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Sunday, 26 November, 2000, 19:11 GMT
French blamed for climate talks failure
John Prescott speaking at the climate change summit
Prescott said he was 'gutted' at the summit's failure
Deputy Prime Minister John Prescott has blamed the French for the failure of the global warming summit to agree on curbing greenhouse gas emissions.

Speaking on BBC Radio 4's World This Weekend programme, he attacked European colleagues for failing to back a deal on emissions which he had brokered with the United States.


There comes a time when politicians have to use their own guts, their own judgment

John Prescott
Mr Prescott singled out French environment minister Dominique Voynet for particular criticism, saying she got "cold feet" over the deal.

Other European ministers, he said, had lacked the political courage to make the deal happen.

Despite the collapse of the climate change talks, Tony Blair has backed his deputy.

The prime minister's spokesman Alastair Campbell said that Mr Blair "believes John Prescott did an extraordinary job getting so close to an agreement".

"Kyoto would not have happened without his drive and determination, and these talks only got as far as they did because of similar drive and determination," he added.

Speaking of the unsuccessful deal, Mr Prescott said: "It failed in the European area. There comes a time when politicians have to use their own guts, their own judgment."

French environment minister Dominique Voynet
Dominique Voynet accused of "cold feet"
European ministers should have taken a chance and made the change, he said.

"That's what I decided to do and everyone was with us until we got into those Euro ministers and they split."

Mr Prescott said Ms Voynet "said she was exhausted and tired and could not understand the detail and then refused to accept it".

"That is how the deal fell," he added.

But the Conservatives accused the government delegation of tactical naivety, and questioned why, hours before the talks collapsed, ministers had been conducting "self-congratulatory briefings".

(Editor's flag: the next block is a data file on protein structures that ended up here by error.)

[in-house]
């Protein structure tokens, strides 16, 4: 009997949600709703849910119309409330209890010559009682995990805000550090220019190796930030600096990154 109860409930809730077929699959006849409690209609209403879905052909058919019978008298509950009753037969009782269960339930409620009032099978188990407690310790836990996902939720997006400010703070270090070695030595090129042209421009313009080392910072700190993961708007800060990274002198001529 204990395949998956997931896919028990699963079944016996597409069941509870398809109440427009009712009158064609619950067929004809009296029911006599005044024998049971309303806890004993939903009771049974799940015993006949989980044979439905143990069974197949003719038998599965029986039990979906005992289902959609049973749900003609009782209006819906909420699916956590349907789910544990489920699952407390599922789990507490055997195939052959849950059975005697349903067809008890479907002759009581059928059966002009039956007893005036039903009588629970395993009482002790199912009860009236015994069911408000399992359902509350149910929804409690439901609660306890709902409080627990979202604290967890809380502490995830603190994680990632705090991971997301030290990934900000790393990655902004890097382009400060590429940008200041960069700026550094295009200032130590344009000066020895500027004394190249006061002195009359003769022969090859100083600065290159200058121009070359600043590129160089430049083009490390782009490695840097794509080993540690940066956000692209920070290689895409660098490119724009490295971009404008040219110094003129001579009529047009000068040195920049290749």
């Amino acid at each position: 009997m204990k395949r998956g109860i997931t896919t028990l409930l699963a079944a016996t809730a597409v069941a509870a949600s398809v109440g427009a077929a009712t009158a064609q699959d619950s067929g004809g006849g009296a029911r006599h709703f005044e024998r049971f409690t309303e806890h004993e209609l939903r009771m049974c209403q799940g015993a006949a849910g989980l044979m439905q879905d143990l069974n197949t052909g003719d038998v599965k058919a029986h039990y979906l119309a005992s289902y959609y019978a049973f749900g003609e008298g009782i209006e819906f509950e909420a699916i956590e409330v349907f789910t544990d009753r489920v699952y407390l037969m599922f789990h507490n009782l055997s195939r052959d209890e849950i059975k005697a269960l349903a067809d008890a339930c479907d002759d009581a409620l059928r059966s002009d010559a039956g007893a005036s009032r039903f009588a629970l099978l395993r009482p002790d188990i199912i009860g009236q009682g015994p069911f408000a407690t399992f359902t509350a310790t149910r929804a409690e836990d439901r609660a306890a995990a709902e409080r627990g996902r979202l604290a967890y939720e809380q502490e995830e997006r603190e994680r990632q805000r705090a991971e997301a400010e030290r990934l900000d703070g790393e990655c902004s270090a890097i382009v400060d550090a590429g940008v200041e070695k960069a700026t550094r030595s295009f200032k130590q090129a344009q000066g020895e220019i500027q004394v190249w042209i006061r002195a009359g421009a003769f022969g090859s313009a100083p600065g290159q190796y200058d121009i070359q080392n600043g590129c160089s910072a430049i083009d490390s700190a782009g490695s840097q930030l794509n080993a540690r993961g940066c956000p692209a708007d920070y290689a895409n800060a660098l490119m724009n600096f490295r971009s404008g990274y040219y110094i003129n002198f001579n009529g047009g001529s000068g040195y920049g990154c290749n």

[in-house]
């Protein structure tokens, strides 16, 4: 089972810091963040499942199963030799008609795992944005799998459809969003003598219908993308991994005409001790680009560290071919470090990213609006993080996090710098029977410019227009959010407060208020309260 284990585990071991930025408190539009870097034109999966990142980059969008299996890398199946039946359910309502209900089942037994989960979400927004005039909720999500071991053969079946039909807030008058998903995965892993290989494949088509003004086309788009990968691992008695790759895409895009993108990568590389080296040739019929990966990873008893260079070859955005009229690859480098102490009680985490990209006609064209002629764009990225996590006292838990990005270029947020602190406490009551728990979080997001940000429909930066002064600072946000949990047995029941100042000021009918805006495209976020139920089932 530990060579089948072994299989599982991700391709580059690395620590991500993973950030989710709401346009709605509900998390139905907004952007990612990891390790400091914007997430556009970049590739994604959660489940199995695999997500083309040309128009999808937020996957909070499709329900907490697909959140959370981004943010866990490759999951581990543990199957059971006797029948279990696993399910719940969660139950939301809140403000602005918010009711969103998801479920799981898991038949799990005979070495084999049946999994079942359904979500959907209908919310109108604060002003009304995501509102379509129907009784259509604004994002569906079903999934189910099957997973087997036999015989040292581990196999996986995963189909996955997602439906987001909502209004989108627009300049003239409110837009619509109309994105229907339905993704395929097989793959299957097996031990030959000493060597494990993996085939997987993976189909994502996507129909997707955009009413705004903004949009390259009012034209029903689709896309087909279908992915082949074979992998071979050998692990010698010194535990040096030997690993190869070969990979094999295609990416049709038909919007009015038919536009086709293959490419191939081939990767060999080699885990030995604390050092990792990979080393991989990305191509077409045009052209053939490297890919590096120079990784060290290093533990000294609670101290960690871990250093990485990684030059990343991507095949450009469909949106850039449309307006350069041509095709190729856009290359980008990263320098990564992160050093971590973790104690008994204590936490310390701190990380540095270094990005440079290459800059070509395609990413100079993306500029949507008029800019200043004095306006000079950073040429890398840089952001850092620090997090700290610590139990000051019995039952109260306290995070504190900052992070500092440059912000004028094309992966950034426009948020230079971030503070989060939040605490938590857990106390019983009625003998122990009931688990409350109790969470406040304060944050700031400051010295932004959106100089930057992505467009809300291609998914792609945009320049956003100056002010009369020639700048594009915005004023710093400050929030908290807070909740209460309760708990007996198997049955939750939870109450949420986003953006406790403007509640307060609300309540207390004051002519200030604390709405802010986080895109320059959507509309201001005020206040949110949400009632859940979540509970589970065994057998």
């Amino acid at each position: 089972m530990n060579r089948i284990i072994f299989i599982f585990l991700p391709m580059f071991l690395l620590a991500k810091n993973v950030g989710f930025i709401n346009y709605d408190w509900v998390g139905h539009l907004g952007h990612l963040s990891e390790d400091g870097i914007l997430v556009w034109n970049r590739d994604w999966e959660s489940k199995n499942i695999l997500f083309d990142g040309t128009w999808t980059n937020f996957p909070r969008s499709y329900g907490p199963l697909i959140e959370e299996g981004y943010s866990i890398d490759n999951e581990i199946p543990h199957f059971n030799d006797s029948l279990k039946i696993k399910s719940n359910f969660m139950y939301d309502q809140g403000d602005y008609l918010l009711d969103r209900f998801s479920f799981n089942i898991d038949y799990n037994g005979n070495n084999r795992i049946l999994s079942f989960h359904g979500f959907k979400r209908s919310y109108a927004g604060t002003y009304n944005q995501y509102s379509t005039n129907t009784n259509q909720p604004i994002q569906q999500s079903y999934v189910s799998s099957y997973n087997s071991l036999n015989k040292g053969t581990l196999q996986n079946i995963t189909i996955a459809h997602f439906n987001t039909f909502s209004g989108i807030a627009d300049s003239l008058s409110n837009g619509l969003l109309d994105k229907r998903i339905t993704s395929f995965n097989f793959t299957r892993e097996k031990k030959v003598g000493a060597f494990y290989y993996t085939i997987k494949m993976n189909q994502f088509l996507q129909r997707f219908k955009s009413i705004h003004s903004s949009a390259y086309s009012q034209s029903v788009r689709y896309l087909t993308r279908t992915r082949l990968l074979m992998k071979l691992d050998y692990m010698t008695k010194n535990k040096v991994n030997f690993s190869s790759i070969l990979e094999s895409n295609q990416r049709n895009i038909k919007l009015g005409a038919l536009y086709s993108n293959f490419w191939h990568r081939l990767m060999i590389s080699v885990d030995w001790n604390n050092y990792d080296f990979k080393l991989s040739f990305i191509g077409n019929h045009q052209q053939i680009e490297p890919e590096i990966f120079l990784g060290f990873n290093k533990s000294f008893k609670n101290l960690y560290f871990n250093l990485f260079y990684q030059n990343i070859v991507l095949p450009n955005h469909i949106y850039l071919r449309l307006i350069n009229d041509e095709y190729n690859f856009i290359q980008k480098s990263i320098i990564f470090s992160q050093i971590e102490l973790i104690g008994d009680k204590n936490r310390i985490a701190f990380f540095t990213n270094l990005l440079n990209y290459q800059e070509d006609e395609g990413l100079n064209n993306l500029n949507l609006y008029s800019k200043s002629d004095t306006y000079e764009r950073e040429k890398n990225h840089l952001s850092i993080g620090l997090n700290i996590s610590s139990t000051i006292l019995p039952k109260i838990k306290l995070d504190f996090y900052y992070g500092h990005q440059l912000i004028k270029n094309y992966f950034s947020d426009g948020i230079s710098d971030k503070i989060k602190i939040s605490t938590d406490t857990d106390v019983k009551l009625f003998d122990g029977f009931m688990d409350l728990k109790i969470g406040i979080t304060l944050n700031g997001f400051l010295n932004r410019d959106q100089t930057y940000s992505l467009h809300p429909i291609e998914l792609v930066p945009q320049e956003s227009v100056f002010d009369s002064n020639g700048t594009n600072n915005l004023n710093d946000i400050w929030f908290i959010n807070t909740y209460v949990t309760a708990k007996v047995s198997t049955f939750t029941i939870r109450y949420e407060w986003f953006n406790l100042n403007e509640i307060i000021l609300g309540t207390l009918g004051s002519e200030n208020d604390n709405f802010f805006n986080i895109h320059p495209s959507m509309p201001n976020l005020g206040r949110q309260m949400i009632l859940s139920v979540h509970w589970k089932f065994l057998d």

'Reversible tragedy'

Shadow Environment Secretary Archie Norman said the summit's failure would be regretted all over the world.

He said: "It is now clear that there were serious tactical misunderstandings that led to the breakdown, and in view of the seriousness of the implications we now need to understand what went wrong."

Mr Norman added: "Were the self-congratulatory briefings before and during the summit wholly misplaced, or was the breakdown due to avoidable misunderstandings of the subtlety of the negotiating positions of the Europeans and USA?

"Why was the French position so comprehensively misread or did it in fact change at the last minute?

"Was there adequate pre-negotiation in the run up to Hague or was the coincidence of public service failures in Britain a distraction for the Department of Environment, Transport and the Regions team?"

He added: "Parliament and the British public will want to know the answers - a full and early post mortem into the loss of this unrepeatable opportunity will be needed."

Earlier, environment Minister Michael Meacher insisted the collapse of the talks was a "reversible tragedy" and a deal was still possible.

Mr Meacher, who said he went 36 hours without sleep in a bid to bring the sides together, said he was certain a deal would be made when talks reconvened "early next year".

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See also:

26 Nov 00 | Sci/Tech
Dismay at climate summit failure
25 Nov 00 | UK Politics
Angry Prescott storms out
25 Nov 00 | From Our Own Correspondent
Science takes a back seat
23 Nov 00 | Sci/Tech
Climate treaty 'almost irrelevant'
28 Oct 00 | Sci/Tech
Global warming 'worse than feared'
07 Aug 00 | Sci/Tech
The dangers of climate change
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